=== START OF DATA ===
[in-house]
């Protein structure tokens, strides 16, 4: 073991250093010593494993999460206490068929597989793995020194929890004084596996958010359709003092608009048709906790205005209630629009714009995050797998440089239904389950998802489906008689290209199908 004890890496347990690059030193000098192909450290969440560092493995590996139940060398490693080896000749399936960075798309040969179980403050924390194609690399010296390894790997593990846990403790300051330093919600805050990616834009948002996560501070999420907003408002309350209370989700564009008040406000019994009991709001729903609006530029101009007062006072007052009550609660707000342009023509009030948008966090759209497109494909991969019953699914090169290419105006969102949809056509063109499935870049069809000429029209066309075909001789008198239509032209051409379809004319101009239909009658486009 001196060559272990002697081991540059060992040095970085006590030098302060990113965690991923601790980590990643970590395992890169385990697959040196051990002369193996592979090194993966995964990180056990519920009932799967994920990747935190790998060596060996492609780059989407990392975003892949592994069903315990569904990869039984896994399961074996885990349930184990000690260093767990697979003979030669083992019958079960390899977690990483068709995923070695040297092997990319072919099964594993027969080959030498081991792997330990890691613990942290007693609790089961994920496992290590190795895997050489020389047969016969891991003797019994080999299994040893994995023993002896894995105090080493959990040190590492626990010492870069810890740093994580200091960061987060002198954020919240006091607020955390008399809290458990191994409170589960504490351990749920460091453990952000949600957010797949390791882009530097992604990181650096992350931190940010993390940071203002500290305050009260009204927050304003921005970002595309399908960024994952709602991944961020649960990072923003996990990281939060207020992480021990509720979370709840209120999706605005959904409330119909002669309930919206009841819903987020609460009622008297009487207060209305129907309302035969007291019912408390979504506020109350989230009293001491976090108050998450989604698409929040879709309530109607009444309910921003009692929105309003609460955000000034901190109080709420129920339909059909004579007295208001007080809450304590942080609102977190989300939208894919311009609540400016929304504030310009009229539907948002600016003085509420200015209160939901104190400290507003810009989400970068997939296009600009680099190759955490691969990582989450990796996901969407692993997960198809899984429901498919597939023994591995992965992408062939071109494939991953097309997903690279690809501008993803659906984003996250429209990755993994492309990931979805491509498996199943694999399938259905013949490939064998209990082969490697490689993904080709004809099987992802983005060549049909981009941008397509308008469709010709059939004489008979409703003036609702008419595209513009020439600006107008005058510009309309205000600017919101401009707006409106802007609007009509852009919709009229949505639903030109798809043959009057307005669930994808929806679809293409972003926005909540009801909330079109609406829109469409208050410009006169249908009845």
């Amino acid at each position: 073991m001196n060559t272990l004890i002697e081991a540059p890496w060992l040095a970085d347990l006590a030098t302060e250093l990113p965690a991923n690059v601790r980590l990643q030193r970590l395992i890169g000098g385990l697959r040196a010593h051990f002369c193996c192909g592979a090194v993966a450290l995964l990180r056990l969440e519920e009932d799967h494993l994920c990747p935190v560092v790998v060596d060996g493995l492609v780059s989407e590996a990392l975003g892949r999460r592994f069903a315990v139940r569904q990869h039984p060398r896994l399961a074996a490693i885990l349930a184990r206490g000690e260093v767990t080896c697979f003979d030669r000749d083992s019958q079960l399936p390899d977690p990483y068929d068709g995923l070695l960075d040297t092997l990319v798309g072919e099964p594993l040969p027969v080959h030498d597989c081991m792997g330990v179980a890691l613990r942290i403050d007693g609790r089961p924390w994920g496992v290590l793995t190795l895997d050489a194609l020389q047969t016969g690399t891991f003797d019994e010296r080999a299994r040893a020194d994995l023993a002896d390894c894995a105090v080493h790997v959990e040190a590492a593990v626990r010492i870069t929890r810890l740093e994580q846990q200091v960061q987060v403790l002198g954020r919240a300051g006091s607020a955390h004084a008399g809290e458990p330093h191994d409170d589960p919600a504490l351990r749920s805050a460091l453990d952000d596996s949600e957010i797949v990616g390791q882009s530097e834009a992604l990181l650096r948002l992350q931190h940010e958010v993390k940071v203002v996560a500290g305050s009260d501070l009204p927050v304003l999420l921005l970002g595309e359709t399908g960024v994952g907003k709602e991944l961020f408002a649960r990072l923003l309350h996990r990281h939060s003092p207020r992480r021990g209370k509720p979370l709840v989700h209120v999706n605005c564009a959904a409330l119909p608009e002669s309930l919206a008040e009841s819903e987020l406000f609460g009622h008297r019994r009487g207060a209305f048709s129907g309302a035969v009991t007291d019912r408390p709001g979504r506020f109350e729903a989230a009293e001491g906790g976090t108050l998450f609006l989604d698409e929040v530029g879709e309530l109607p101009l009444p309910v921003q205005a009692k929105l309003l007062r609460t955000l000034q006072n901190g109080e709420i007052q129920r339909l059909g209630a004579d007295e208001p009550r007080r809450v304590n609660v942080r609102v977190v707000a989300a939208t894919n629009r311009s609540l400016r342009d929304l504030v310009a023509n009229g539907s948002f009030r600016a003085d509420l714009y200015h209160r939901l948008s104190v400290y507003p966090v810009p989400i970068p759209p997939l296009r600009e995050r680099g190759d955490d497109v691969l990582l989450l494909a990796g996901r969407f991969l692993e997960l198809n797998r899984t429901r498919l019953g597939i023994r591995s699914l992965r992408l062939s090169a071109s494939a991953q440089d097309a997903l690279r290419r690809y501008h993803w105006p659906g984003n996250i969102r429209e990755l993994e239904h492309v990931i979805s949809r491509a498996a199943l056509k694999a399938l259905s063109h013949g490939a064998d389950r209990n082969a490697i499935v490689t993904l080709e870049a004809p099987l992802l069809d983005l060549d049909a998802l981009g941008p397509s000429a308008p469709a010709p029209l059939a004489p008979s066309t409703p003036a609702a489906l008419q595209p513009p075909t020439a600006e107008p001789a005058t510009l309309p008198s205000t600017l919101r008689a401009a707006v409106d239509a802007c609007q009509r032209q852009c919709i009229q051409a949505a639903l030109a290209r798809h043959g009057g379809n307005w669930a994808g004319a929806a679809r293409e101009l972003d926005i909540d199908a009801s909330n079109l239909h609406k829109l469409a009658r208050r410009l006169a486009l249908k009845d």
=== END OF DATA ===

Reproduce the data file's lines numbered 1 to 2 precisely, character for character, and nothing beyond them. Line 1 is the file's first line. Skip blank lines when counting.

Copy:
[in-house]
């Protein structure tokens, strides 16, 4: 073991250093010593494993999460206490068929597989793995020194929890004084596996958010359709003092608009048709906790205005209630629009714009995050797998440089239904389950998802489906008689290209199908 004890890496347990690059030193000098192909450290969440560092493995590996139940060398490693080896000749399936960075798309040969179980403050924390194609690399010296390894790997593990846990403790300051330093919600805050990616834009948002996560501070999420907003408002309350209370989700564009008040406000019994009991709001729903609006530029101009007062006072007052009550609660707000342009023509009030948008966090759209497109494909991969019953699914090169290419105006969102949809056509063109499935870049069809000429029209066309075909001789008198239509032209051409379809004319101009239909009658486009 001196060559272990002697081991540059060992040095970085006590030098302060990113965690991923601790980590990643970590395992890169385990697959040196051990002369193996592979090194993966995964990180056990519920009932799967994920990747935190790998060596060996492609780059989407990392975003892949592994069903315990569904990869039984896994399961074996885990349930184990000690260093767990697979003979030669083992019958079960390899977690990483068709995923070695040297092997990319072919099964594993027969080959030498081991792997330990890691613990942290007693609790089961994920496992290590190795895997050489020389047969016969891991003797019994080999299994040893994995023993002896894995105090080493959990040190590492626990010492870069810890740093994580200091960061987060002198954020919240006091607020955390008399809290458990191994409170589960504490351990749920460091453990952000949600957010797949390791882009530097992604990181650096992350931190940010993390940071203002500290305050009260009204927050304003921005970002595309399908960024994952709602991944961020649960990072923003996990990281939060207020992480021990509720979370709840209120999706605005959904409330119909002669309930919206009841819903987020609460009622008297009487207060209305129907309302035969007291019912408390979504506020109350989230009293001491976090108050998450989604698409929040879709309530109607009444309910921003009692929105309003609460955000000034901190109080709420129920339909059909004579007295208001007080809450304590942080609102977190989300939208894919311009609540400016929304504030310009009229539907948002600016003085509420200015209160939901104190400290507003810009989400970068997939296009600009680099190759955490691969990582989450990796996901969407692993997960198809899984429901498919597939023994591995992965992408062939071109494939991953097309997903690279690809501008993803659906984003996250429209990755993994492309990931979805491509498996199943694999399938259905013949490939064998209990082969490697490689993904080709004809099987992802983005060549049909981009941008397509308008469709010709059939004489008979409703003036609702008419595209513009020439600006107008005058510009309309205000600017919101401009707006409106802007609007009509852009919709009229949505639903030109798809043959009057307005669930994808929806679809293409972003926005909540009801909330079109609406829109469409208050410009006169249908009845």